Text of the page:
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LSSD Rule Checking As a Formal Proof Mechanism

IP.com Disclosure Number: IPCOM000043557D
Original Publication Date: 1984-Sep-01
Included in the Prior Art Database: 2005-Feb-05
Document File: 3 page(s) / 16K

Publishing Venue

IBM

Related People

Horstmann, PW: AUTHOR

Abstract

Level sensitive scan design (LSSD)-type design rules can be checked by a method using formal first-order logic. By expressing a logic design as a set of interconnected functions using a program called PROLOG, the compliance of a design to a given set of design rules can be proven using a theorem prover. The logic implementation used is the PROLOG system/language published by D. H. Warren at the University of Edinburgh in 1977 as Research Reports 39 and 40 of the Department of Artificial Intelligence. The use of first-order logic instead of the more standard algorithmic approaches for LSSD rules checking has the following advantages: 1. The rules can be checked at the functional level of the design description (instead of at the logic primitive).

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LSSD Rule Checking As a Formal Proof Mechanism

Level sensitive scan design (LSSD)-type design rules can be checked by a method using formal first-order logic. By expressing a logic design as a set of interconnected functions using a program called PROLOG, the compliance of a design to a given set of design rules can be proven using a theorem prover. The logic implementation used is the PROLOG system/language published by D. H. Warren at the University of Edinburgh in 1977 as Research Reports 39 and 40 of the Department of Artificial Intelligence. The use of first-order logic instead of the more standard algorithmic approaches for LSSD rules checking has the following advantages: 1. The rules can be checked at the functional level of the design description (instead of at the logic primitive).

New functions are easily added to the system as additional

logic clauses and facts. 2. The rules are expressed as logic constructs

(clauses) which allow them to be readily modified

independent of the checking system. The rules can be

changed to fit the current design methodology being used. 3. Since the proof process is complete, any design which passes all of the rules has met the exact letter of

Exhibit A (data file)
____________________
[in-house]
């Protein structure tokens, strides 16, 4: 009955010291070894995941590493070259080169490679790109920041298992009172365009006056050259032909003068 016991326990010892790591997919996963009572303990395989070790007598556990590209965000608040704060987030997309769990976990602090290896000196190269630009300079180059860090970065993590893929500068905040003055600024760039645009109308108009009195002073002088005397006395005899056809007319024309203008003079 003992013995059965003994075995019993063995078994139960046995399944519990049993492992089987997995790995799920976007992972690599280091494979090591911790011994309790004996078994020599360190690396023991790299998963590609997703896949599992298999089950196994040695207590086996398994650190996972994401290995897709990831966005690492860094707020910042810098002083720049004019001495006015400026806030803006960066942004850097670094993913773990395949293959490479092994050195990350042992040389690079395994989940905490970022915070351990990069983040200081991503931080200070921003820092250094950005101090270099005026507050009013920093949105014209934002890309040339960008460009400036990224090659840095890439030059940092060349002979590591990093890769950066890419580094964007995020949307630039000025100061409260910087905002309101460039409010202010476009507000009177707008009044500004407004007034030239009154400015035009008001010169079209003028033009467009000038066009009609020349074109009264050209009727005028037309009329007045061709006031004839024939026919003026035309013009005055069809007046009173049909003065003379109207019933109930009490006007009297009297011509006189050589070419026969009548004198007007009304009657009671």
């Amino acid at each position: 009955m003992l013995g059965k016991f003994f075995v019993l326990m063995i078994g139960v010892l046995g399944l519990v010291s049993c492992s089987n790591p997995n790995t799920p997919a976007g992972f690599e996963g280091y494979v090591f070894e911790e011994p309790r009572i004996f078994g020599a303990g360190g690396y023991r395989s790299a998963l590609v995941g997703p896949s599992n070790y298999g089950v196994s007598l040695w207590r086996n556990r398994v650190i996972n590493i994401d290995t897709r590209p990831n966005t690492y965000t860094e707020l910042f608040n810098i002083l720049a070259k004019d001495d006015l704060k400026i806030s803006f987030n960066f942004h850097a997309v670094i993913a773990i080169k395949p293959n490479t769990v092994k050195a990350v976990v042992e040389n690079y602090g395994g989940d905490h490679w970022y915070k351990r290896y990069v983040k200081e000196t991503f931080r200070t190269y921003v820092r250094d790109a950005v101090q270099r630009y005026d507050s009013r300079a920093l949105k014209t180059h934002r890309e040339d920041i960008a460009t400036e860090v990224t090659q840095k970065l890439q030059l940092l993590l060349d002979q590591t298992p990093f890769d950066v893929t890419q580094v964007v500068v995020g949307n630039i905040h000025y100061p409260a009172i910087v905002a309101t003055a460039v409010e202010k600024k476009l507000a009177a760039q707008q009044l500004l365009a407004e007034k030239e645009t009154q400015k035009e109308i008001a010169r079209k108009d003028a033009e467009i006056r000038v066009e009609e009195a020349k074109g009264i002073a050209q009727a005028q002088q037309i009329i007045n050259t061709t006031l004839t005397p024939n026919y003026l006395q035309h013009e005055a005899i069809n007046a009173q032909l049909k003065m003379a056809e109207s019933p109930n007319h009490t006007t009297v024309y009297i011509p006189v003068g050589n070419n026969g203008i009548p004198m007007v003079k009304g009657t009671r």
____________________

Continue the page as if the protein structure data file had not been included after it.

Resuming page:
the rules' intent. In addition to the formal proof, the

information generated during the proof process is accessible

by the designer (or an interface program) and can be used to

assist in the correction of any rule violations. The actual construction of the LSSD rules checker consists of the following elements: 1. The design interconnection description expressed in terms of logic facts. These facts describe the connection

of the various functional elements of the design. Each fact

contains the node (block) name, the node's function (name),

the list of the node's successors, and the list of the

node's predecessors. 2. The functional element behavior expressed in terms of logic facts and clauses. Each function exists as a set

of PROLOG clauses which define it as a theory. Examples of

functions are AND, ADDER, MULTIPLEXER, shift register latch

(SRL), LATCH, etc. Essentially these clauses state the

expected output given a set of input values and/or the

required input values given a set of output conditions.

This bidirectional behavior is one of the attributes of

logic programming, in that once the function is logically

defined, the evaluation of that function can be either

top-down (input driven) or bottom-up (output driven). 3. Various inference (manipulatory) clauses which define the logical meaning of functions, interconnections,

signal types, etc. These clauses are required to allow the

theorem prover to traverse the design theory (description)

and function set. A simple example of this type of clause

is the CONNECT clause. Its general format is given below:

CONNECT(Node1,Node2,Control) - PROLOG definition.

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This clause will succeed (be true) if Node1 is connected

to Node2, if there exists a Node1 such that Node2 is its

successor, or if...